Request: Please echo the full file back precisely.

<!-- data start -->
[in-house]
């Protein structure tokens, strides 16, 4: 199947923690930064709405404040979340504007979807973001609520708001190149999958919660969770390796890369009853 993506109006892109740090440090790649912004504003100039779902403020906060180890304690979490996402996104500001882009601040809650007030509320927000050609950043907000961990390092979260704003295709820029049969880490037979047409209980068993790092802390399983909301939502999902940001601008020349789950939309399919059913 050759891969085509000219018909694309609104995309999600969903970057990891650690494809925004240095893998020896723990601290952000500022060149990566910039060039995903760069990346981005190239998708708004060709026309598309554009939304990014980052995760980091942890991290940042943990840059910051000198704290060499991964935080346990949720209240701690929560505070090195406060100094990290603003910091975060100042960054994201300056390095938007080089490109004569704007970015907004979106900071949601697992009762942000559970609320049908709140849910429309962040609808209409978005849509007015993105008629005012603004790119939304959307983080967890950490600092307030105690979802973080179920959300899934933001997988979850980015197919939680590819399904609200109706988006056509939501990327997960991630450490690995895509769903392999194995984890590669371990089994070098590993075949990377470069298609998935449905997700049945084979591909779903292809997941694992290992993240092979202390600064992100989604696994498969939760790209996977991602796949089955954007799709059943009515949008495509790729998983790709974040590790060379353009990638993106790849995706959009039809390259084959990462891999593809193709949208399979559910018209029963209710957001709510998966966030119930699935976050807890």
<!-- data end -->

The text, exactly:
[in-house]
């Protein structure tokens, strides 16, 4: 199947923690930064709405404040979340504007979807973001609520708001190149999958919660969770390796890369009853 993506109006892109740090440090790649912004504003100039779902403020906060180890304690979490996402996104500001882009601040809650007030509320927000050609950043907000961990390092979260704003295709820029049969880490037979047409209980068993790092802390399983909301939502999902940001601008020349789950939309399919059913 050759891969085509000219018909694309609104995309999600969903970057990891650690494809925004240095893998020896723990601290952000500022060149990566910039060039995903760069990346981005190239998708708004060709026309598309554009939304990014980052995760980091942890991290940042943990840059910051000198704290060499991964935080346990949720209240701690929560505070090195406060100094990290603003910091975060100042960054994201300056390095938007080089490109004569704007970015907004979106900071949601697992009762942000559970609320049908709140849910429309962040609808209409978005849509007015993105008629005012603004790119939304959307983080967890950490600092307030105690979802973080179920959300899934933001997988979850980015197919939680590819399904609200109706988006056509939501990327997960991630450490690995895509769903392999194995984890590669371990089994070098590993075949990377470069298609998935449905997700049945084979591909779903292809997941694992290992993240092979202390600064992100989604696994498969939760790209996977991602796949089955954007799709059943009515949008495509790729998983790709974040590790060379353009990638993106790849995706959009039809390259084959990462891999593809193709949208399979559910018209029963209710957001709510998966966030119930699935976050807890």